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I was gobsmacked by your sawn joint so had a look at Uk suppliers of festool TS75. Had not realised that was a circular saw mounted on a 1.4mtr rail. I can not afford the £452 ($900) cost but am sure goint to see if I can mount my saw on some sort of alloy extrusion/rail and try to attain similar result. I have jsut purchased a Bosch 160mm 36 tooth TCT blade which gives a very fine cut so am hopeful.

This forum is great for ideas, mounting a saw on a rail cannot be done with pocket holes I guess!
johnep
 

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another Festool convert in the mix. There is just no escaping these guys. They are just like the jehovahs witnesses. But they sure do have great tools and obviously, pockets deeper than my own.

Ed
Some are worth it, some are not. The TS series is definitely worth it. In my opinion the router and jigsaw are not. Mine sit on the shelf whilst I'm using my Bosch router and Jigsaw. My TS55 is one of the best investments I've made.
 

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. . . . . . mounting a saw on a rail cannot be done with pocket holes I guess!
Au Contraire! All ya need is a stable wooden rail and drill some appropriate holes in the saw plate. :shifty:

Seriously though I am like you I bet you could do well with a shop built jig, it would just be dificult to get the smoothness and repeatable accuracy I imagin the Festool has.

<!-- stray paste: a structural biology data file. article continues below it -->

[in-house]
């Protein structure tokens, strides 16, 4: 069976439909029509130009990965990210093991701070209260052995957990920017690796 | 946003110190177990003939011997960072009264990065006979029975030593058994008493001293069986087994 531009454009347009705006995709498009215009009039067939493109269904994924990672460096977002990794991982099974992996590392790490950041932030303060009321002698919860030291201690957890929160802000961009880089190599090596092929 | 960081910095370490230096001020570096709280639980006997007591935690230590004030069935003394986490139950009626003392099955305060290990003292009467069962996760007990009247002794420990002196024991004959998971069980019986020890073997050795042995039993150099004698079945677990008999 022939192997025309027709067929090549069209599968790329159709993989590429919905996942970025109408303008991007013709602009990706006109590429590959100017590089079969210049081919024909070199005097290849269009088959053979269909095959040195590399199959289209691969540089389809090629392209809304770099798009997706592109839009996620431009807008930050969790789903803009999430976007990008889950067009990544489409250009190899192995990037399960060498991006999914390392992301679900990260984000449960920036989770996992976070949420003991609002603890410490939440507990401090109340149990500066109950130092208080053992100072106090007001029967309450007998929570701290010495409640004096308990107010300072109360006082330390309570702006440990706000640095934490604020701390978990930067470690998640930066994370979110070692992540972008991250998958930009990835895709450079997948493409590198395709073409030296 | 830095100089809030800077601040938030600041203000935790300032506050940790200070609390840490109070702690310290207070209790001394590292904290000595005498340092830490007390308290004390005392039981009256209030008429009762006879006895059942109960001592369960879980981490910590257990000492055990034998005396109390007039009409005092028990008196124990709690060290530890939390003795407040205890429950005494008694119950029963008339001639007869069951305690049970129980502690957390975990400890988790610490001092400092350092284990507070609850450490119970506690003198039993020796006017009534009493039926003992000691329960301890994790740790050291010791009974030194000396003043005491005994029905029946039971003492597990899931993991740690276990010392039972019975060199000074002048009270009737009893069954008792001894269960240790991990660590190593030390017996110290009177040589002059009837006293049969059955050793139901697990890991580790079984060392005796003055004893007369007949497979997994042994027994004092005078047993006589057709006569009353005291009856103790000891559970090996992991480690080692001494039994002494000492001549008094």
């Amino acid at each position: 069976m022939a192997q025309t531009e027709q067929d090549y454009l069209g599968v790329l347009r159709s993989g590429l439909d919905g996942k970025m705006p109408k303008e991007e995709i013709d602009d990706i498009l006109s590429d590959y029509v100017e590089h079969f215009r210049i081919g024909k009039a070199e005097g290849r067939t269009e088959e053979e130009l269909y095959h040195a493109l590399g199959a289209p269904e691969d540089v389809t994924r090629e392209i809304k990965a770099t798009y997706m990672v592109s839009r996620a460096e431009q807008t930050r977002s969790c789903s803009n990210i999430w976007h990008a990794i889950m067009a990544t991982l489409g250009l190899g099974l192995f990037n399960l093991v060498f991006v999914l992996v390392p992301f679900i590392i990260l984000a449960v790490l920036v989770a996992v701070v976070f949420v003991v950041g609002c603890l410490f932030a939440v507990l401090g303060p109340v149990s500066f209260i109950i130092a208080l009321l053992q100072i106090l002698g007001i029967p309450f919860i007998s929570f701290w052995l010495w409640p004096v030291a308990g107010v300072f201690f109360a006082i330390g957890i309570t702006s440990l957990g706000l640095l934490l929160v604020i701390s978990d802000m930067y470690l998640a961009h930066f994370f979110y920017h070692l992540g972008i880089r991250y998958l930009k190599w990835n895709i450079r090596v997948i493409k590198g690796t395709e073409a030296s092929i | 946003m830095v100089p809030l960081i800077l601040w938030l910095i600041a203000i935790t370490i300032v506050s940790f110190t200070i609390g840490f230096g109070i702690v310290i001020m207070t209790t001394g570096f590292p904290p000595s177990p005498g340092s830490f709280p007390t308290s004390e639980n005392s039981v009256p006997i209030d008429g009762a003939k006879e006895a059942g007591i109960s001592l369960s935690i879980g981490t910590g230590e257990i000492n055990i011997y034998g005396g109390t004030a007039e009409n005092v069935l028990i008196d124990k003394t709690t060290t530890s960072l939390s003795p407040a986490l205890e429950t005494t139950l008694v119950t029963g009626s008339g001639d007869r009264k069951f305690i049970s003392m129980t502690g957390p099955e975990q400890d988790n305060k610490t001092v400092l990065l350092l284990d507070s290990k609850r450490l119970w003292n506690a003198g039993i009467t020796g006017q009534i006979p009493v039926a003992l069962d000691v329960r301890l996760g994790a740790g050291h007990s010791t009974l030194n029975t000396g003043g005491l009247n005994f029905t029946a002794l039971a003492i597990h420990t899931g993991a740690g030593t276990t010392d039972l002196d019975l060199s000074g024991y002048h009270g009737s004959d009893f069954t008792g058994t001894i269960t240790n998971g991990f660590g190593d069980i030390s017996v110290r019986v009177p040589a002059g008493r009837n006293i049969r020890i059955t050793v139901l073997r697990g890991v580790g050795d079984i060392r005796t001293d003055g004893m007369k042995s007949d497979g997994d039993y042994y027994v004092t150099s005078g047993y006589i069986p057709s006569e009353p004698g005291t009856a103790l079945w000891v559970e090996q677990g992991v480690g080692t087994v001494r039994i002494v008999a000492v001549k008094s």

Personally I want one. I think I can justify it. ;)
 

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Hi all,

The TS75 is a gem, jointing was never so easy. The TS55 is a better choice if you are moving from one site to the next as it is lighter and eminently suitable for panel work. I actually like the weight of the '75 as it sits well on the rail and I tend to cut deep timber for furniture legs etc.
Now, Makita have released a similar set up with the saw and rail and it wouldn't take much for it to be cheaper than Festool.:yes: I have respect for Makita tools, but have not seen this in action.
Bullhart, I have the OF2000 router and the Trion Jigsaw and love both. I guss its horse for courses. Have you tried adjusting the screws next to the bladeon the Jigsaw? That may help in some situations. But back to the TS75. I didn't tell you what blade I used. It was a standard rip blade, 36 tooth! Kerf is about 3.5mm.
Just for the record, here's some very fine bead I cut with it. The three sticks are 3, 4 and 5mm, again with the 36 tooth blade. The coin is an Oz 5 cent, a little less than the size of a nickel.

Regards,

Orson
 

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johnep
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Um - has anyone attached a rail wood/alloy to plate of circular saw.

I am leaning towards alloy on account of hopefully actually being a good straight edge. Someone mentioned large size alloy angle. Iwill see what my local store has. I would prpose clamping the staight edge to the work and using to guide the saw. The clip on fence guide provided with the saw is pretty well useless.
johnep
 

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sporans

Uhm..wouldn't that be sporans?:eek:
not a bit of it me lad. sporans are for the sissy lowlanders what needs a place to hold their coin. we highlanders, true men and proud, need only a wee bit o twine to keep our parts where they ought stay. Oh, and a decent sized jug of scotch to take our mind off the fact taht we have no coin.

Ed